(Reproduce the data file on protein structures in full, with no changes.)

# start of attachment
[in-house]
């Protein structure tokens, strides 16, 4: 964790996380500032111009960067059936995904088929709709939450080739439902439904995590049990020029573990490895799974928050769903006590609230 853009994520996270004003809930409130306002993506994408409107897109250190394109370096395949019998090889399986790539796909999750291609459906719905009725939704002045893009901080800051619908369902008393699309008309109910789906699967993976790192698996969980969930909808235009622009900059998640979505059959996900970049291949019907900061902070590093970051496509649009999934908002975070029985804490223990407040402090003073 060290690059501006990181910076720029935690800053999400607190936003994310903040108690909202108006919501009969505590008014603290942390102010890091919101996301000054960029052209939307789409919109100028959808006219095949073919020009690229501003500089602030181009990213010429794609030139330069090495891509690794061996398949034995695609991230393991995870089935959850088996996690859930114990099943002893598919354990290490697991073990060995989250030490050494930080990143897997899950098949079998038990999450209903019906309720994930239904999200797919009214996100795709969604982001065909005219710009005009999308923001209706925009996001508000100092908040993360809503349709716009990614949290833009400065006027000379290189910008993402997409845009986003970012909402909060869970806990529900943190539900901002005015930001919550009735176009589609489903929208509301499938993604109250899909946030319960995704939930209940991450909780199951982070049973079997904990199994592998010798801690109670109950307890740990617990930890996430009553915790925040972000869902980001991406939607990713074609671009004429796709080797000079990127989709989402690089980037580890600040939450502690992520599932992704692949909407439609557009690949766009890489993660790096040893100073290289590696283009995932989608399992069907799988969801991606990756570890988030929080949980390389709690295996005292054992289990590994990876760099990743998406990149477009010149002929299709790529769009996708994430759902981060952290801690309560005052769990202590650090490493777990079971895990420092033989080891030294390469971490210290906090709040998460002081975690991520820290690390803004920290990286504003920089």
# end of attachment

[in-house]
């Protein structure tokens, strides 16, 4: 964790996380500032111009960067059936995904088929709709939450080739439902439904995590049990020029573990490895799974928050769903006590609230 853009994520996270004003809930409130306002993506994408409107897109250190394109370096395949019998090889399986790539796909999750291609459906719905009725939704002045893009901080800051619908369902008393699309008309109910789906699967993976790192698996969980969930909808235009622009900059998640979505059959996900970049291949019907900061902070590093970051496509649009999934908002975070029985804490223990407040402090003073 060290690059501006990181910076720029935690800053999400607190936003994310903040108690909202108006919501009969505590008014603290942390102010890091919101996301000054960029052209939307789409919109100028959808006219095949073919020009690229501003500089602030181009990213010429794609030139330069090495891509690794061996398949034995695609991230393991995870089935959850088996996690859930114990099943002893598919354990290490697991073990060995989250030490050494930080990143897997899950098949079998038990999450209903019906309720994930239904999200797919009214996100795709969604982001065909005219710009005009999308923001209706925009996001508000100092908040993360809503349709716009990614949290833009400065006027000379290189910008993402997409845009986003970012909402909060869970806990529900943190539900901002005015930001919550009735176009589609489903929208509301499938993604109250899909946030319960995704939930209940991450909780199951982070049973079997904990199994592998010798801690109670109950307890740990617990930890996430009553915790925040972000869902980001991406939607990713074609671009004429796709080797000079990127989709989402690089980037580890600040939450502690992520599932992704692949909407439609557009690949766009890489993660790096040893100073290289590696283009995932989608399992069907799988969801991606990756570890988030929080949980390389709690295996005292054992289990590994990876760099990743998406990149477009010149002929299709790529769009996708994430759902981060952290801690309560005052769990202590650090490493777990079971895990420092033989080891030294390469971490210290906090709040998460002081975690991520820290690390803004920290990286504003920089």